This  looks on tHb like a venous occlusion but under load   if it is a venous occlusion  we see tHb up  and  HHb up  steep  and  O2Hb  down.
  If we  have a  release of a compression ( decompression  [wink] we   reduced the  load  and the need of  O2   so we see an increase in tHb     and a  increase in O2Hb    and  a less step increase in HHb .

 Now here we go into  very interesting areas  and you can see, where the MOXY is a tool for users by guiding them  with just SmO2  information and HR  and  performance. But you as a coach  and  test center owner  will be able to go into much deeper details  and once you combine with the old  VO2  equipment yous see  how we  come up with the idea of LIMITER  and compensator.
 Hope this makes  sens.
 Go to interval and I  show some picture for you for   brain workouts   and you will get it very fast.  Same  for some  of the many mails  I am getting now  for  very interesting discussions.  So you can as well see, how  same  wattage or loads can create very different stimuli's depending on the above explained reactions.  Same  athlete different  strenght due to  training  from the day before  and you may  end up instead of a compression decompression with a compression   veneous occlusion  so very different out come   with the same  load  in 2 days  apart.

Juerg Feldmann

Fortiori Design LLC
Registered:
Posts: 1,530
 #19 
Here a feedback to a discussion  S.M  and Andri  seem to have n a  specific case of a test.
I have no very close inside  but the question seems to be,  where and how  we would  do a assessment with  a "beginner" on a treadmill.
  There is a fundamental difference between walking and running   in the way  we use  and ask  for energy.
 You could  kind of  compare it with being on a bike and you test in sitting position versus a full assessment out  of the saddle.
 By the way this 2 examples  are great example, when  looking at the idea of VO2  Max.
 You can try to walk somebody to the limit  and than  ask to run  and VO2  max will change. You can do a test on the bike and when we reach the  by now  " famous" VO2  max you ask the  person to go out of the saddle.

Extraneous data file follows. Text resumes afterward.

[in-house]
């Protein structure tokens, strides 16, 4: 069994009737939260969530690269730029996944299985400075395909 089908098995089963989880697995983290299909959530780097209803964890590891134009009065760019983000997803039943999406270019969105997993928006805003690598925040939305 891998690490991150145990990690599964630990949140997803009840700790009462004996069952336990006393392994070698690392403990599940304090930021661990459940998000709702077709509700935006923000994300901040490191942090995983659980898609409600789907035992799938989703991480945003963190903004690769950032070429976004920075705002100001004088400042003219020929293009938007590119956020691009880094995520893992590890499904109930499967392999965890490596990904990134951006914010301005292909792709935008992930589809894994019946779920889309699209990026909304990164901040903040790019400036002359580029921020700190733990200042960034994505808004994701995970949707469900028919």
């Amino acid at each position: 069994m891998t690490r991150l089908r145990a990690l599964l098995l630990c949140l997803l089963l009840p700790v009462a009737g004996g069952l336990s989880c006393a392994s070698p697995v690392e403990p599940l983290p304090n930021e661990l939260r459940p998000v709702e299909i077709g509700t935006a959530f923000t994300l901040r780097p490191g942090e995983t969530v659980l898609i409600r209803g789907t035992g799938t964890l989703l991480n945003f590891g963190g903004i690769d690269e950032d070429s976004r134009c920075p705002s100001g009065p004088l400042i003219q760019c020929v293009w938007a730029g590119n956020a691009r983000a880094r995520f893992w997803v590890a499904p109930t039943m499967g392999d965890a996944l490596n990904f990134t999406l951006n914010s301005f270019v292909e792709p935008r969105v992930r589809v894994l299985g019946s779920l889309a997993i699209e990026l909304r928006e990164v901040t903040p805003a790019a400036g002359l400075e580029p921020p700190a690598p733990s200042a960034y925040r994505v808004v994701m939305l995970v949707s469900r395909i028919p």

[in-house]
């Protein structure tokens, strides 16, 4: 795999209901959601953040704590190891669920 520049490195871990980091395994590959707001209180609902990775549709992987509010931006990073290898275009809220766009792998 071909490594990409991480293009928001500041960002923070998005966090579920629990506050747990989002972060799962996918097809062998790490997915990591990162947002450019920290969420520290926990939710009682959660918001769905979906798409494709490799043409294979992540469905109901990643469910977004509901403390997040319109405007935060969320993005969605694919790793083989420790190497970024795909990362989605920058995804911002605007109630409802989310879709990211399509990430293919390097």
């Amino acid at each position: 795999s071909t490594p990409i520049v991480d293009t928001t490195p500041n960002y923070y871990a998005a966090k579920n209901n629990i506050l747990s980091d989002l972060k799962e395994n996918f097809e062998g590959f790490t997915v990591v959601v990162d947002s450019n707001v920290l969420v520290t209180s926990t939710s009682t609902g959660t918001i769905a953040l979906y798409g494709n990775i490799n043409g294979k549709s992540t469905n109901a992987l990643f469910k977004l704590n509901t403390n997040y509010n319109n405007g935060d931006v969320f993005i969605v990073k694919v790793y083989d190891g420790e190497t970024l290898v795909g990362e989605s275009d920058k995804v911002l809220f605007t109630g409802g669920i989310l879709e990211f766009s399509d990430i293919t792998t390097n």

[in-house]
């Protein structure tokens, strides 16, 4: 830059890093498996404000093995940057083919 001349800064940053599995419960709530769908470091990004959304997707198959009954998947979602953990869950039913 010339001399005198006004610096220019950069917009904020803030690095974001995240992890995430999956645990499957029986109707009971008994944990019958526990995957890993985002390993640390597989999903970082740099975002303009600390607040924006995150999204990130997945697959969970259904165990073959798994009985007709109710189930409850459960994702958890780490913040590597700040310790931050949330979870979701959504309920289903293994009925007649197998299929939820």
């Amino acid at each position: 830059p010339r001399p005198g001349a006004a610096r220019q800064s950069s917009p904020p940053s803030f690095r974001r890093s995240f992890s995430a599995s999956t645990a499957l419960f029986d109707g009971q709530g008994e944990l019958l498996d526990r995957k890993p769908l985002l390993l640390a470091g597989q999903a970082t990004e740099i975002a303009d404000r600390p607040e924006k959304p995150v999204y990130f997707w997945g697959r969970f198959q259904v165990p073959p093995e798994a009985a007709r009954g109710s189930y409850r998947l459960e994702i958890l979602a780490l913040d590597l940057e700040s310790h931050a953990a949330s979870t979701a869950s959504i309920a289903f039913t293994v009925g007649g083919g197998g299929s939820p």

Try it and sent us the VO2   max  values ????
Back now. If you have a client  , who may just barely be able to jog  and you decide to do an assessment  make a  complete walking assessment.
 Start   with easy walking  and increase  to a brisk  but comfortable  walking speed.
  than  you fix this speed  and now increase  incline.
 True , we as well change the  muscle chains  in here but much less , than when  actually changing from  walk to run.
 There is a critical economic  speed for walking  and than as you increase ,it changes  to a very inefficient  walking  and the opposite , you may have a very inefficient  slow jog    and than your get for a while  more efficient  and than  again  run into trouble.
  Here  some ideas on how  you can use  NIRS in this cases  just as some pictures  from some case studies.
 Pic  1  is a comparison of  VO2   for walk and run
  Pic 2  shows   a case study  where we had a fixed speed  but changed   always from running to walking first long intervals  , than short intervals. just look  at the pic  and traces and make  your own   short story.
  Pic  3  is a 5/1/5 test  with NIRS  and it shows  yellow tHb   and  it shows tHb  on 2 different depth  situations. The  skinny  yellow line is  more surface  skin area  the  thick yellow line is in a deeper   layer.  You can see  very nicely where this client shifted  from walk to run. He had no order what to do just using "feeling'  whether he  would like  to walk or run.
Summary.
 When doing and assessment try to stay as  much as possible to the activity you like to assess  in an  endurance 5/1/5  assessement.

Attached Images
Click image for larger version - Name: run_walk.jpg, Views: 16, Size: 25.03 KB  Click image for larger version - Name: complete_60_min_w_r.jpg, Views: 17, Size: 84.88 KB  Click image for larger version - Name: ipahd_2.JPG, Views: 17, Size: 71.72 KB 

Previous Topic | Next Topic
Print
Reply

Quick Navigation:

Easily create a Forum Website with Website Toolbox.

HTML hit counter - Quick-counter.net